MADISON, Wis. (AP) -- A utility-backed bill to cut funding for Wisconsin's energy-efficiency program is short-sighted and would hurt customers in the long run, the program's supporters contend.
Wisconsin's electric utilities back the bill, which would cut funding for the Focus on Energy program by $7 million at a time when electricity costs in Wisconsin have risen above the national average.
Utilities and state regulators say the proposed cut would return money to ratepayers, the Milwaukee Journal Sentinel (http://bit.ly/1VZ4zWK ) reported. The bill passed the state Assembly last month and is scheduled to be considered by the Senate on March 15.
But the program's supporters cite its savings, pointing out that the program has delivered $3 of savings to customers for every $1 spent.
"It's very short-sighted to vote on a bill that's going to reduce Focus on Energy's program budget by $7.2 million," said Theresa Lehman, director of sustainable services at Miron Construction. "Our clients use that money every year."
Lehman said at a time when capital spending budgets are tight, the program offers incentives that help customers cut their costs by allowing them to afford the upfront expenses of switching to more efficient LED lighting.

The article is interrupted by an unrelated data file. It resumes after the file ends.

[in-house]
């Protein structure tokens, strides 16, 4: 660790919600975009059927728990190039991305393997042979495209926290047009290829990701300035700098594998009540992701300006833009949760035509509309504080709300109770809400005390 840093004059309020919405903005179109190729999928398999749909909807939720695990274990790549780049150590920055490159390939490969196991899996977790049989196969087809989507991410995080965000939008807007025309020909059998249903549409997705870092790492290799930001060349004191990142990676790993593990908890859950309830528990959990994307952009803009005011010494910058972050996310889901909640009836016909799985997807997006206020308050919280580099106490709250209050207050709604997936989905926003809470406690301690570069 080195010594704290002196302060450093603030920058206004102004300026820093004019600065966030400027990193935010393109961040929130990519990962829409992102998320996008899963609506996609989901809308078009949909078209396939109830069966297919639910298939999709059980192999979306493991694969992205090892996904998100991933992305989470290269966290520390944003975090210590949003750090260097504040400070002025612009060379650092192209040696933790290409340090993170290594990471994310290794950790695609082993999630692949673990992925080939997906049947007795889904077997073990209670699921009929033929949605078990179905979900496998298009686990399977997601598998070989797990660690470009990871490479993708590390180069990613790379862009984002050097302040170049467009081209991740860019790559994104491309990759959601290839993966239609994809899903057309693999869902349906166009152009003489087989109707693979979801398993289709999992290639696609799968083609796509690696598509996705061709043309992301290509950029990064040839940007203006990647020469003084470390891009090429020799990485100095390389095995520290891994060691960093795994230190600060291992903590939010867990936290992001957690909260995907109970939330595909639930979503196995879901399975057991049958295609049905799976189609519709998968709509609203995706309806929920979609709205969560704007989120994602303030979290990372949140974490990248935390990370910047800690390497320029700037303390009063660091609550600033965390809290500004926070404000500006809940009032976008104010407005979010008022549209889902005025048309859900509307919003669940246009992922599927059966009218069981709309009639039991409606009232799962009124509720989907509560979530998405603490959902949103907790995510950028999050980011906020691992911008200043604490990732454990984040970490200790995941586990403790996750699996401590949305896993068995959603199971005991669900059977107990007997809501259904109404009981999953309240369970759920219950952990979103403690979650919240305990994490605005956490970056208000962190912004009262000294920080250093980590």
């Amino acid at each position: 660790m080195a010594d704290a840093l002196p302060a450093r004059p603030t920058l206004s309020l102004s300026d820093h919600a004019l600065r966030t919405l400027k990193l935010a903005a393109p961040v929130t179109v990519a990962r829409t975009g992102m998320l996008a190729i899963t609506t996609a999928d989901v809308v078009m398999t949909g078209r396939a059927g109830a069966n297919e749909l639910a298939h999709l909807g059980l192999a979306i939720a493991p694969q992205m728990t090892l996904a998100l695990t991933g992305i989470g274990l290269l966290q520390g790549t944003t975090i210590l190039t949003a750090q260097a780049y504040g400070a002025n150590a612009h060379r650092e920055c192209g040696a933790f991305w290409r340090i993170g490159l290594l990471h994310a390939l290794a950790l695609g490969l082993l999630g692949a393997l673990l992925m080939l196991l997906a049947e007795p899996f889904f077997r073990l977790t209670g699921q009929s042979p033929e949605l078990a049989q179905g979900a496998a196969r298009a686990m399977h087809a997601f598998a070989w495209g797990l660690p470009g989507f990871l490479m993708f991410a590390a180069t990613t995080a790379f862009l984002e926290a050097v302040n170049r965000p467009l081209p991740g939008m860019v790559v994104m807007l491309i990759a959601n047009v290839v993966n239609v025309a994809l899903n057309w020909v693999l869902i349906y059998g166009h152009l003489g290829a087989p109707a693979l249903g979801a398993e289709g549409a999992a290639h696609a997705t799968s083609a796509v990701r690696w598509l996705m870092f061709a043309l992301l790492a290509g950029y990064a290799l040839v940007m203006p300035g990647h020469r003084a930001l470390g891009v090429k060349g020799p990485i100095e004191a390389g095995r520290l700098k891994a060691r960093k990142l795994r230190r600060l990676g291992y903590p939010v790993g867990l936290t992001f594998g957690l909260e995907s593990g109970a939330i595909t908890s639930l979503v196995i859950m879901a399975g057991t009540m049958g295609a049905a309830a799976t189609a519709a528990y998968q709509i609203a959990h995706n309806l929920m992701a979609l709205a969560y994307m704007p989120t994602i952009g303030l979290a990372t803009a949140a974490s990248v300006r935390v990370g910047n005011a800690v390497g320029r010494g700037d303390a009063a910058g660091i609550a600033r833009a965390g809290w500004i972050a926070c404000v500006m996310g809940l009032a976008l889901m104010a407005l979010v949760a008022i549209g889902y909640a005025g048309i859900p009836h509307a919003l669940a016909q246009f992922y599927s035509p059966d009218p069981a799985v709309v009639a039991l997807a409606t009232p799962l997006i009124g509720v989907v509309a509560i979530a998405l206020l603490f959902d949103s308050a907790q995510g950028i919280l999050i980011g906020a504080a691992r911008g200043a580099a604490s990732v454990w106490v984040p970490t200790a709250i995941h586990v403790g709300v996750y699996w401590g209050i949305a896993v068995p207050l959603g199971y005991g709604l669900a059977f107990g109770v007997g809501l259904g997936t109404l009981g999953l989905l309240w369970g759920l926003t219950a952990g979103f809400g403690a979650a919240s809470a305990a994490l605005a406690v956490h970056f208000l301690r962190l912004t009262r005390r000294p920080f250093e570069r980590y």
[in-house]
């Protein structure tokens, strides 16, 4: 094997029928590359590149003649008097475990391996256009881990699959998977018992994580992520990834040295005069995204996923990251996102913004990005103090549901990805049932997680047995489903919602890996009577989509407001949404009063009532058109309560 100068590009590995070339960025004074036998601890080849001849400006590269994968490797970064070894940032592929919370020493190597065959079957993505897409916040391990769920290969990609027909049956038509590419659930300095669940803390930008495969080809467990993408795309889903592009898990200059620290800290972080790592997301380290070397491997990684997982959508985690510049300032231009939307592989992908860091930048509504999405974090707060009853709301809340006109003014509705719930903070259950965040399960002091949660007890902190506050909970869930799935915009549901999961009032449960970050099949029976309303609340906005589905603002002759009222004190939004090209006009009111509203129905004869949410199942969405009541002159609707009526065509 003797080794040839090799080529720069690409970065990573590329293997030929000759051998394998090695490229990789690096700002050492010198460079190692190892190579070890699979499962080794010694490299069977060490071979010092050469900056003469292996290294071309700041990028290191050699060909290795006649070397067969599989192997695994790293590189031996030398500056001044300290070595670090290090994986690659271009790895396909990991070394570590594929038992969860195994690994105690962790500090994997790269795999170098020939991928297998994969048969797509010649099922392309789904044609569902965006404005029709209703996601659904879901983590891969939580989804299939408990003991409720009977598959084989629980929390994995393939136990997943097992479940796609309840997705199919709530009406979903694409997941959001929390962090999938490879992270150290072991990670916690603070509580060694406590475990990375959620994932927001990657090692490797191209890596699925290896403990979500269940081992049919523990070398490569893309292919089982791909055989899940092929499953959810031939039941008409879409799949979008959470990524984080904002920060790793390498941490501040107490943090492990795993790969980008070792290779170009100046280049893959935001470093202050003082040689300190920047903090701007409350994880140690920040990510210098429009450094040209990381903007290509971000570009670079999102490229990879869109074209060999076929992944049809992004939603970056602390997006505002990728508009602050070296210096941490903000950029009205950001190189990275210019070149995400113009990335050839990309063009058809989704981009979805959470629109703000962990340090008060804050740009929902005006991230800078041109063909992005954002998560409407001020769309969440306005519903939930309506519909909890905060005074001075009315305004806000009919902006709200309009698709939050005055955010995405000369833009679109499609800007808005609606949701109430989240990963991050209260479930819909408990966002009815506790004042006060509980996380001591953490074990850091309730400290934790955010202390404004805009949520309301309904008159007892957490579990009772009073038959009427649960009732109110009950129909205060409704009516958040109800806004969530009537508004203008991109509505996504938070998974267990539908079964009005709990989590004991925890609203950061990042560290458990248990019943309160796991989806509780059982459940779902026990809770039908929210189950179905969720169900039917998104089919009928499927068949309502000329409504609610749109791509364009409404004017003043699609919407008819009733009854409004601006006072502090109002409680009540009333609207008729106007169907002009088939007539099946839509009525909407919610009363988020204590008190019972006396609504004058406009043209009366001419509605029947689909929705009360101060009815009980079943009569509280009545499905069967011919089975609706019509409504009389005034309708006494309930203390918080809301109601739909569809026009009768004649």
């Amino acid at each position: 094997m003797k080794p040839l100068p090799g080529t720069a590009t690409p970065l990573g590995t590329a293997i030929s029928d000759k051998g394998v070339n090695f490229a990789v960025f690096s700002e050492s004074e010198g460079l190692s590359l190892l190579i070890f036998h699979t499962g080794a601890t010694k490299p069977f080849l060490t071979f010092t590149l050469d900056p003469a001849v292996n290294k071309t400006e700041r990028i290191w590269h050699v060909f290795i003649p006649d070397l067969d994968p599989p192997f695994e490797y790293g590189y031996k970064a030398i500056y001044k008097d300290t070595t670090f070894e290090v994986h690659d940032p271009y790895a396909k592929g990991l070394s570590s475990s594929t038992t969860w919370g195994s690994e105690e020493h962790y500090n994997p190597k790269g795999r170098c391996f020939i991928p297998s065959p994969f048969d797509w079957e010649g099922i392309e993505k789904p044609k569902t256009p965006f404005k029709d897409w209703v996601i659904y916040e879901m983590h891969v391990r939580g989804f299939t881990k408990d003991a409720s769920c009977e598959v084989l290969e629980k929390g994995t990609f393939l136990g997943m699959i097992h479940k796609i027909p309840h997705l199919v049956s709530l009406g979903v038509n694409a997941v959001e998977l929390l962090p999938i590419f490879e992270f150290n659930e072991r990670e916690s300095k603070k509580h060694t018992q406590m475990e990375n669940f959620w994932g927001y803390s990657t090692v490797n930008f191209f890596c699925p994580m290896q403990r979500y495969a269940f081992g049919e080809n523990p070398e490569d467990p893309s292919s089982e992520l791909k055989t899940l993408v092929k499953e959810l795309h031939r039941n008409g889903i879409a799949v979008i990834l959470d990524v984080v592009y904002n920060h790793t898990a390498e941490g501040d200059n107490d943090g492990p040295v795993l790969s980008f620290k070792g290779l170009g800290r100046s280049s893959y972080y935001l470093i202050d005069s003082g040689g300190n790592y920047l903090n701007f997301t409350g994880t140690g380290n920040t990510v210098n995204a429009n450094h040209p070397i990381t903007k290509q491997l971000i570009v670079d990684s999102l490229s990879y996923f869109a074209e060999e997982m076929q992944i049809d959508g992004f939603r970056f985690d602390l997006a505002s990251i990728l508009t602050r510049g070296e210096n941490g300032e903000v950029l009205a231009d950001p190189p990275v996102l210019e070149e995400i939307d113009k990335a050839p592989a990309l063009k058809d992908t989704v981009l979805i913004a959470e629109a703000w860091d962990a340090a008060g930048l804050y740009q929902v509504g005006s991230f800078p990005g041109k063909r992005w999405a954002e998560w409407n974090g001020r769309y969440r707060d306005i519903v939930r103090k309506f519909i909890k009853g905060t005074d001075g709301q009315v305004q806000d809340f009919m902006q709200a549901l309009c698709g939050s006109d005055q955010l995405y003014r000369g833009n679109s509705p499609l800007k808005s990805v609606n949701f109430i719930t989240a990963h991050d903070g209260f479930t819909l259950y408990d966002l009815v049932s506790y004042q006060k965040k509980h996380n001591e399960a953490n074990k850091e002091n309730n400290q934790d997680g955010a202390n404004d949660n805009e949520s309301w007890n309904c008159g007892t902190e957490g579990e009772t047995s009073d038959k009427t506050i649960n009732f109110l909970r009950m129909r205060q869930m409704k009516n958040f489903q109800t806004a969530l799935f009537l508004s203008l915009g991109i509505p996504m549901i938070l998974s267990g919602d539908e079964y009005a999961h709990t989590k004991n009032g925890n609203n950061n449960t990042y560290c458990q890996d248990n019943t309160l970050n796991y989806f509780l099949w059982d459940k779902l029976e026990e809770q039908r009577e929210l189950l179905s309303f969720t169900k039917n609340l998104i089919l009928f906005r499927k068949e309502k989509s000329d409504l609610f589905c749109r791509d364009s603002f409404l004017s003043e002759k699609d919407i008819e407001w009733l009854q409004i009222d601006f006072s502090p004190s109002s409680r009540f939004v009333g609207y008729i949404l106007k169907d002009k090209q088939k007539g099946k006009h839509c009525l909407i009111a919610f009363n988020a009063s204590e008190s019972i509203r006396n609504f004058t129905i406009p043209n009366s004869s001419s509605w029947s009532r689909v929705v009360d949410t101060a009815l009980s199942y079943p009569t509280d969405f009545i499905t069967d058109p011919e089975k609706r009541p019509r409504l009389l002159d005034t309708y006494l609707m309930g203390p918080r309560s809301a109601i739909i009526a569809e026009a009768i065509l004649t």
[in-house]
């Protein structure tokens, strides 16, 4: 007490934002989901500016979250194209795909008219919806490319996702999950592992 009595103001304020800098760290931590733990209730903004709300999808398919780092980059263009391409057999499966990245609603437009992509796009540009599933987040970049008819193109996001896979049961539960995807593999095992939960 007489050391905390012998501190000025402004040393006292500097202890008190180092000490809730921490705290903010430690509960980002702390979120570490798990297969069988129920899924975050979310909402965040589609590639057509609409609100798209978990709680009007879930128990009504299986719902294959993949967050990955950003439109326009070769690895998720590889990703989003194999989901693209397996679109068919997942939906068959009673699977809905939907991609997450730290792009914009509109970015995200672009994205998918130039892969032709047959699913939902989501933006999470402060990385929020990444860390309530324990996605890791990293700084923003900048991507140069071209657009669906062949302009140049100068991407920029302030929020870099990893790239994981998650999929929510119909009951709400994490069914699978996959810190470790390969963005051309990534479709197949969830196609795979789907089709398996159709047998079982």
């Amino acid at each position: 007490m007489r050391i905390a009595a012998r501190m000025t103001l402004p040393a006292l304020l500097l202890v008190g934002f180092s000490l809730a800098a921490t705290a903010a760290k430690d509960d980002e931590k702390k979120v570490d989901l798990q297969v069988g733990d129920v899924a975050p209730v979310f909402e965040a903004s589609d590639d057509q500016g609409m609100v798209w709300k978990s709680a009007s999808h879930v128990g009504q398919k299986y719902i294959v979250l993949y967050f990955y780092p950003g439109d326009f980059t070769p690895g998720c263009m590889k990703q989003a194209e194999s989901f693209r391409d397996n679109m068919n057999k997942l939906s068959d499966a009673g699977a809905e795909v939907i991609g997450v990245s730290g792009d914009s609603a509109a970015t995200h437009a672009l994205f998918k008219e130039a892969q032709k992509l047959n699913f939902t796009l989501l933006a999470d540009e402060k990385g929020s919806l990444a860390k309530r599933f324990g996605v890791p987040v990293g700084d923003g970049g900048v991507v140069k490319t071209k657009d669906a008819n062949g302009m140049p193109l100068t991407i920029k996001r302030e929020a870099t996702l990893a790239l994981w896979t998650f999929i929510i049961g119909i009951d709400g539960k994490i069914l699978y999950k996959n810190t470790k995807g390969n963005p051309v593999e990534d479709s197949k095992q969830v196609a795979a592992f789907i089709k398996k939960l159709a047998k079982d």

St. Elizabeth Hospital in Appleton is saving $30,000 a year by upgrading the lighting in its corridors, Lehman said. Another client, Lake Mills Elementary School, received $100,000 in incentives from the program and is now saving $85,000 every year on its energy costs, she said.
Supporters of the cut, including Wisconsin utilities and manufacturing groups, say it fixes a problem that effectively charges some utilities twice for the program.
Investor-owned utilities are paying into the program based on a percentage of sales, and then municipal utilities -- which buy power from investor-owned utilities -- are paying into the program separately, at a rate of $8 per meter. Currently, the program is funded based on 1.2 percent of investor-owned utilities' total sales.
The proposed change would collect program funding by retail rather than total utility electric sales, so investor utilities aren't paying for both their customers' and municipal customers' contributions to Focus on Energy.
"Our concern is the formula and getting rid of the double charge," We Energies spokesman Brian Manthey said. Total funding for the program would increase over time as utility power sales rise, he said.
Madison-based Alliant Energy and Milwaukee-based WEC Energy Group, parent of We Energies and Wisconsin Public Service, are backing the bill. All three of the utilities estimate they would see savings of about $2 million a year.
PSC spokeswoman Elise Nelson contends the change is about equity and fairness and "would put $7 million back in ratepayers' pockets."